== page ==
Serious and fatal autonomic dysfunction, like arrhythmias and extreme hypertension or hypotension, has been well described in patients with GBS [9]. Three to eight percent of patients with GBS die from complications like sepsis, acute respiratory distress syndrome (ARDS), pulmonary embolism, or in rare cases, unexplained cardiac arrest, related to dysautonomia [8]. Sixty-five percent of patients are left with persistent minor deficits, 20% with serious disability and only 20% with no residual problems [8].

Our patient developed fulminant GBS and had clinical exam resembling brain death. Our differential diagnosis included tick paralysis, botulism, brainstem cerebrovascular accident, brainstem encephalitis or fulminant axonal neuropathy. We did not perform any apnea test since patient was not brain dead. Brain death is defined as an irreversible cessation of all functions of the entire brain, including brain stem. There should be an underlying etiology leading to brain death and all reversible causes should be ruled out first. Our patient’s EEG also showed activity consistent with persistently awake state, thus ruling out brain death. The patient had albuminocytological dissociation on second CSF sample. Albuminocytological dissociation on CSF was reported in nine out of 12 cases of fulminant GBS mimicking brain death in series by Vargas et al [1]. EEG typically shows presence of alpha rhythm which is unresponsive to painful and auditory stimulation or preserved sleep patterns or reactivity to sound. EMG studies show inexcitability of all nerves, due to distal pathology of the motor axons, either distal conduction block or axonal degeneration. Severe axonal degeneration in GBS is associated with poor clinical outcomes whether the axonal damage is a primary event or is secondary to inflammatory demyelination [5]. Our patient had EMG consistent with axonal degeneration.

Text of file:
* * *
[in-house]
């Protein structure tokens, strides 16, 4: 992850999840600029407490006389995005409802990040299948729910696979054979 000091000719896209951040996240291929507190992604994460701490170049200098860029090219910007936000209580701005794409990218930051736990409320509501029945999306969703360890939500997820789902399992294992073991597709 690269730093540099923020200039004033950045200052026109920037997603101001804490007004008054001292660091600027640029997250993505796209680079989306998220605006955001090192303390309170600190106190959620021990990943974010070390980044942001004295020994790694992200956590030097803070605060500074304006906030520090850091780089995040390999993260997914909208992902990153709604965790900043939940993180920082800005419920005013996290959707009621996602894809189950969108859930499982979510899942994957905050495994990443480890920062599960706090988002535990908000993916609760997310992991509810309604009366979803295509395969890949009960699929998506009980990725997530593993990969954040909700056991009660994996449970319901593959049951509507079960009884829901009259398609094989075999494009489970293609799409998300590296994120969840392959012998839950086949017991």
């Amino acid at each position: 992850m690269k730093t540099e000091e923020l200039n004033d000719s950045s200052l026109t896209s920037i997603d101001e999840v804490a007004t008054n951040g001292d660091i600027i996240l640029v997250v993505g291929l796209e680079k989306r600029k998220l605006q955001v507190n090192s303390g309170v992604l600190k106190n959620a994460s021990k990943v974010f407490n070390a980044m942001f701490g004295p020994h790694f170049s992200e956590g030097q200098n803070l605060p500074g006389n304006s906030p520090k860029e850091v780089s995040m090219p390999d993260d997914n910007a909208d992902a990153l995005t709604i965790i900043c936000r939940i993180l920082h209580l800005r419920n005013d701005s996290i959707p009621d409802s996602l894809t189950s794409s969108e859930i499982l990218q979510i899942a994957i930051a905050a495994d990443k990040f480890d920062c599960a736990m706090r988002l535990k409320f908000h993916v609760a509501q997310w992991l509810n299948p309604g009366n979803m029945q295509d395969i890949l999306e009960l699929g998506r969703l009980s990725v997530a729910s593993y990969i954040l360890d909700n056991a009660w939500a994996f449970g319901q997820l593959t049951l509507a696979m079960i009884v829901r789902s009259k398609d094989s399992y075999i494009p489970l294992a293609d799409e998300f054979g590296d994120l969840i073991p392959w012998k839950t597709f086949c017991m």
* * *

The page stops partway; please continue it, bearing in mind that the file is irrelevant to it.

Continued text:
GBS mimicking clinical brain death is rare occurrence and about 20 cases have been reported in the literature. This condition has a poor recovery rate and a high mortality, particularly, related to dysautonomia [1]. Outcomes of this subset of patients have been described by Vargas et al in the largest case series of 13 patients in 2000. Of the three deaths, two died from cardiac arrest due to dysautonomia and one died due to large anterior wall MI. Only two patients recovered with minor deficits and rest were severely disabled [1]. We report, to the best of our knowledge, the third case of death related to dysautonomia leading to sudden explained asystolic cardiac arrest. Nithyashree et al reported that markers of poor prognosis in fulminant GBS included elderly patients with a mean age of 60 years, prior diarrheal prodrome, rapid progression of muscle weakness requiring mechanical ventilation within 24 h, dense weakness of all four limbs with cardiovascular autonomic symptoms and inexcitable peripheral nerves [10]. Our patient had most of these features excluding age. Ahmed et al reported a case of young patient with GBS masquerading as brain death who recovered clinically after receiving mechanical ventilation for 150 days [5]. Bernard et al described a patient with fulminant GBS mimicking brain death who died from nosocomial infection after 158 days without any motor recovery [2].


Fulminant GBS mimicking clinical brain death is associated with poor prognosis as most of the patients either die or are left with severe disability. Dysautonomia is a poor prognostic sign and a marker of mortality in this patient population.

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  9. Patel MB, Goyal SK, Punnam SR, Pandya K, Khetarpal V, Thakur RK. Guillain-Barre Syndrome with asystole requiring permanent pacemaker: a case report. J Med Case Rep. 2009;3:5.